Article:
The global plastic pollution epidemic is literally suffocating the planet. In the oceans, the Great Pacific Garbage Patch keeps getting bigger, and all sorts of marine life from whales to seabirds are regularly found dead with pounds of plastic waste in their stomachs, and who could forget the viral video of a sea turtle with a plastic straw lodged in his nose that helped spark the current anti-straw movement.
Plastic pollution is so severe that scientists estimate that 700 marine species are at risk of extinction as a result, and by 2050, it is predicted there will be more plastic in the oceans than fish! As if all this were not enough, microplastics are also entering our drinking water, which is never a good thing. Although many conscious individuals are at least somewhat aware of the plastic waste epidemic, National Geographic’s recent feature on the serious issue has brought the topic to an even more widespread discussion platform. Brands are learning that conscious consumerism is taking over, and many companies, including Starbucks and retail grocer Iceland, have been making efforts to reduce their plastic waste. And now the meat-alternative brand Quorn is joining the movement with a pledge to eliminate all non-recyclable plastics by the end of 2018!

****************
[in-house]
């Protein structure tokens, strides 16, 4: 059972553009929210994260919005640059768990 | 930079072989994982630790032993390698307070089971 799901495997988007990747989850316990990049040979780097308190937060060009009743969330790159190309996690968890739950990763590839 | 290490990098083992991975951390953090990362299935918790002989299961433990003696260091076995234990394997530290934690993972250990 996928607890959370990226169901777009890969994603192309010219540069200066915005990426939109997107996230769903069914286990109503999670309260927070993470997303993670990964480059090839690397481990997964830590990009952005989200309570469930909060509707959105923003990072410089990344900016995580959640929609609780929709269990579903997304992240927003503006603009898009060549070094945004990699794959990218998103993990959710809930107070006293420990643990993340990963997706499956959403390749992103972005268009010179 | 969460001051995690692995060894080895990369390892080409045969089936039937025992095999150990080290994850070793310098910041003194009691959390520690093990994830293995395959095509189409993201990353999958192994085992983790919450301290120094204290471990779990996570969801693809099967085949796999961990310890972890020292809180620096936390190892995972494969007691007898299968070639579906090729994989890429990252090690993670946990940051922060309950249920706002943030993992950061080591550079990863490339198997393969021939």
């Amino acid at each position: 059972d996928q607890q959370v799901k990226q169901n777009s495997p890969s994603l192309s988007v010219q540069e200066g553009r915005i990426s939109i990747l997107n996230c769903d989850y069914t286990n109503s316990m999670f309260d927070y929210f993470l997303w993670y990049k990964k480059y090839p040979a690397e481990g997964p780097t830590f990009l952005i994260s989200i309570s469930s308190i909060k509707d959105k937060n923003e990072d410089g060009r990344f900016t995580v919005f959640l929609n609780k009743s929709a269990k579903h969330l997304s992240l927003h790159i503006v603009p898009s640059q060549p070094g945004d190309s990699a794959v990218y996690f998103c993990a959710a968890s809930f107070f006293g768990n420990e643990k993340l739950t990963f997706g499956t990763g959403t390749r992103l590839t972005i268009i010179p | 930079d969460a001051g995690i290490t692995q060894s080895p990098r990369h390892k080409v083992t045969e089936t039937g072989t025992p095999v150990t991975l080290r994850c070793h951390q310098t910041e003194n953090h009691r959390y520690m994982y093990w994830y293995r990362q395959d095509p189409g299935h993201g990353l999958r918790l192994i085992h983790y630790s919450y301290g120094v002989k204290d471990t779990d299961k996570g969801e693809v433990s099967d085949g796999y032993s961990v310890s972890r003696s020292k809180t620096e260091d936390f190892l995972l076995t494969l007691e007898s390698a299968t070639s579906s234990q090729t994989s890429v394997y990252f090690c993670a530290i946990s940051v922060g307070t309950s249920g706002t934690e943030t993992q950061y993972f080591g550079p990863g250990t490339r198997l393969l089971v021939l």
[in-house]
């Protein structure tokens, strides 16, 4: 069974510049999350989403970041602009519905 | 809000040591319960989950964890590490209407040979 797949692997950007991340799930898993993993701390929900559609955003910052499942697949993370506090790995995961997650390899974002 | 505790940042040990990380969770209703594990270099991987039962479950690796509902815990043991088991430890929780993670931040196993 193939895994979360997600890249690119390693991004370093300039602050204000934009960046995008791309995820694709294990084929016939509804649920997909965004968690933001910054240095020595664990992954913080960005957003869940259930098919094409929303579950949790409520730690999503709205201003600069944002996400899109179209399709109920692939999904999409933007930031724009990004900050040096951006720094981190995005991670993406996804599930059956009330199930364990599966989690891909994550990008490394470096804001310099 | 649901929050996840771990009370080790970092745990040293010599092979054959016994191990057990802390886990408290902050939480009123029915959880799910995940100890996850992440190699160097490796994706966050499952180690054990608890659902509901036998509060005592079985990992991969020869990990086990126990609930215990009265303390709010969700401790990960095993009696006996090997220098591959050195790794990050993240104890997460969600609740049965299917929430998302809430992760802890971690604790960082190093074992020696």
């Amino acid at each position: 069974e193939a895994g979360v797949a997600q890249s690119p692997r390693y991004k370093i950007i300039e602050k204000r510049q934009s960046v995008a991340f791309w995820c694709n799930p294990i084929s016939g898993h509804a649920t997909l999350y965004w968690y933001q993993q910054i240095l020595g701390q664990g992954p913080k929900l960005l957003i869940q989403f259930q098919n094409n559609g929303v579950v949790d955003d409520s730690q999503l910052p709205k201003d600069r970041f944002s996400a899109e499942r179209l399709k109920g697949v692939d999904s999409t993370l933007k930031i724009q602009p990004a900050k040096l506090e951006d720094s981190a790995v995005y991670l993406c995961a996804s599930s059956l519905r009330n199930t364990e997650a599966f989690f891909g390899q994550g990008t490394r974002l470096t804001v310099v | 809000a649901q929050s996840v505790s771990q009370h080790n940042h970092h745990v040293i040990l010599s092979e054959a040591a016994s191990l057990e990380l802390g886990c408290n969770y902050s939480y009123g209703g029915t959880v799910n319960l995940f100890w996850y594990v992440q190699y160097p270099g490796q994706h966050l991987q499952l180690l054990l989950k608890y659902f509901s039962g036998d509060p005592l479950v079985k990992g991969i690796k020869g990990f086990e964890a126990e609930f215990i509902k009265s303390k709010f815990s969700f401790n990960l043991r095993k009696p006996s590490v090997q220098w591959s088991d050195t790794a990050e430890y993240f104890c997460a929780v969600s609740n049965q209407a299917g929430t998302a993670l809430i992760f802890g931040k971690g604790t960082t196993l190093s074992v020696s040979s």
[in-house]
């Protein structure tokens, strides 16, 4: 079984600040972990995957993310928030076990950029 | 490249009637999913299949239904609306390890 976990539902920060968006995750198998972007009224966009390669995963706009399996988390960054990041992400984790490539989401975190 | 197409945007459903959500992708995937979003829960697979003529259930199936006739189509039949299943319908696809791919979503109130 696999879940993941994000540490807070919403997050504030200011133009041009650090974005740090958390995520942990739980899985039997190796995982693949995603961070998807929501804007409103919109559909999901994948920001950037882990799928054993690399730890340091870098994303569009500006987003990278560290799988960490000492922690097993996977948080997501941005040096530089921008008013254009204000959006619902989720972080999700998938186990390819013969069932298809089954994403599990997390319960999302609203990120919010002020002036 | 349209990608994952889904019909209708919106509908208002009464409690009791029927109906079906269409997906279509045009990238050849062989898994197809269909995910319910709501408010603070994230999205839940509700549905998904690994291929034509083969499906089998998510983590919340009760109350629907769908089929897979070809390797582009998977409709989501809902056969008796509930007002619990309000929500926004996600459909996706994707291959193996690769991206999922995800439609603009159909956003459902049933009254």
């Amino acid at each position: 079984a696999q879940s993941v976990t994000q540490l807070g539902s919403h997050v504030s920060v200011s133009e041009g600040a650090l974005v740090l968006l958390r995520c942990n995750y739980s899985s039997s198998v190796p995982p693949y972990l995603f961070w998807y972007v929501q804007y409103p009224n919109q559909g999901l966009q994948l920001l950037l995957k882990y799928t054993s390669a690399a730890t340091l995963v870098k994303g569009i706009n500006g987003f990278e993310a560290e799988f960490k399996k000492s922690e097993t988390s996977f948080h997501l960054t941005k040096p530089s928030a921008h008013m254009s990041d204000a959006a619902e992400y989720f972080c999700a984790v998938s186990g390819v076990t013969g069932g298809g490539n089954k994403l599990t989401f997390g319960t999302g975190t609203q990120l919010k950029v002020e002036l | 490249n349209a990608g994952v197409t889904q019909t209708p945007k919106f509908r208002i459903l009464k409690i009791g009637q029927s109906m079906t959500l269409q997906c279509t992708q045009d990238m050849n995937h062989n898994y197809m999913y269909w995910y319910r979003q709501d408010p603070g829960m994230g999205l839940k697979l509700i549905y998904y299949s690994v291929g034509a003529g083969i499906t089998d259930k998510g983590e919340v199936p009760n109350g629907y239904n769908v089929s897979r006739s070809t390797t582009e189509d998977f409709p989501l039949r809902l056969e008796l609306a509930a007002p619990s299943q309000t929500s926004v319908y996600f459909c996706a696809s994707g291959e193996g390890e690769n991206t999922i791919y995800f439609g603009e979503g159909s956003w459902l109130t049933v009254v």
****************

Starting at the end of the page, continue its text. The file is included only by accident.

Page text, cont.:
Last year, the Waste and Resources Action Programme (WRAP) found that UK local authorities usually send black plastics to the landfill. This finding has resulted in Quorn pledging to reduce its use of black plastic by around 327 tons by the end of the month! The approximately 10 percent of their products that will still use black plastic, mainly their deli items, will make the switch to opaque or white recyclable plastics by the end of the year.
Quorn told Food Navigator that even though the switch will cost the company “six-figure[s],” the cost will not be passed on to consumers. The company credits sustainability as a reason for their efforts to reduce plastic waste and prides itself in being a leader in the food space in tackling plastic waste and improving sustainability practices.
To help become part of the solution to end our global plastic waste epidemic, check out One Green Planet’s #CrushPlastic campaign!
Image Source: quorn_uk/Instagram